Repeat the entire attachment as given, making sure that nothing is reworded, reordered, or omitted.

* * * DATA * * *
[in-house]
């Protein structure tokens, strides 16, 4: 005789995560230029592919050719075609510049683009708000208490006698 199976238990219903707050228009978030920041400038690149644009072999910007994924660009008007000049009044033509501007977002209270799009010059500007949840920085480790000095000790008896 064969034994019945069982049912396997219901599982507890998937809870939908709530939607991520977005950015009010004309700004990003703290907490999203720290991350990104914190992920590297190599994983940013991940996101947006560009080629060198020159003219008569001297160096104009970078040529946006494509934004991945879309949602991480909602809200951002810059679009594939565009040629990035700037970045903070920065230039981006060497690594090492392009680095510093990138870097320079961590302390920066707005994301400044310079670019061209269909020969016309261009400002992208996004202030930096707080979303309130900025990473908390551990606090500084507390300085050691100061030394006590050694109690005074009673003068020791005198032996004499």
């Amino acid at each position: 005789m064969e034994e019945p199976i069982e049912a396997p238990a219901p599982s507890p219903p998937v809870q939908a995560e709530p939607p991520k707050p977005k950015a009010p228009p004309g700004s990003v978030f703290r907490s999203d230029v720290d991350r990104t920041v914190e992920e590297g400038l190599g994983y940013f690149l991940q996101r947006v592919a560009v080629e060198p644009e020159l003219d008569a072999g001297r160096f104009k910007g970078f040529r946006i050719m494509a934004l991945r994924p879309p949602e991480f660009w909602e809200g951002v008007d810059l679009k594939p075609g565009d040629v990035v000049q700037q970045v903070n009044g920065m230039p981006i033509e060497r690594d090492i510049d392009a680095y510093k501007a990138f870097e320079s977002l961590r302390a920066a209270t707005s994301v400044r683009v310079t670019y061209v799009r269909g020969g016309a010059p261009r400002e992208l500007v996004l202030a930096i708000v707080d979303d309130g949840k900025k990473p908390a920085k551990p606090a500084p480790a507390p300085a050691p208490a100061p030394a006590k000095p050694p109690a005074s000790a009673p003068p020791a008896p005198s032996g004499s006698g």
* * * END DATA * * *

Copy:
[in-house]
């Protein structure tokens, strides 16, 4: 005789995560230029592919050719075609510049683009708000208490006698 199976238990219903707050228009978030920041400038690149644009072999910007994924660009008007000049009044033509501007977002209270799009010059500007949840920085480790000095000790008896 064969034994019945069982049912396997219901599982507890998937809870939908709530939607991520977005950015009010004309700004990003703290907490999203720290991350990104914190992920590297190599994983940013991940996101947006560009080629060198020159003219008569001297160096104009970078040529946006494509934004991945879309949602991480909602809200951002810059679009594939565009040629990035700037970045903070920065230039981006060497690594090492392009680095510093990138870097320079961590302390920066707005994301400044310079670019061209269909020969016309261009400002992208996004202030930096707080979303309130900025990473908390551990606090500084507390300085050691100061030394006590050694109690005074009673003068020791005198032996004499």
């Amino acid at each position: 005789m064969e034994e019945p199976i069982e049912a396997p238990a219901p599982s507890p219903p998937v809870q939908a995560e709530p939607p991520k707050p977005k950015a009010p228009p004309g700004s990003v978030f703290r907490s999203d230029v720290d991350r990104t920041v914190e992920e590297g400038l190599g994983y940013f690149l991940q996101r947006v592919a560009v080629e060198p644009e020159l003219d008569a072999g001297r160096f104009k910007g970078f040529r946006i050719m494509a934004l991945r994924p879309p949602e991480f660009w909602e809200g951002v008007d810059l679009k594939p075609g565009d040629v990035v000049q700037q970045v903070n009044g920065m230039p981006i033509e060497r690594d090492i510049d392009a680095y510093k501007a990138f870097e320079s977002l961590r302390a920066a209270t707005s994301v400044r683009v310079t670019y061209v799009r269909g020969g016309a010059p261009r400002e992208l500007v996004l202030a930096i708000v707080d979303d309130g949840k900025k990473p908390a920085k551990p606090a500084p480790a507390p300085a050691p208490a100061p030394a006590k000095p050694p109690a005074s000790a009673p003068p020791a008896p005198s032996g004499s006698g």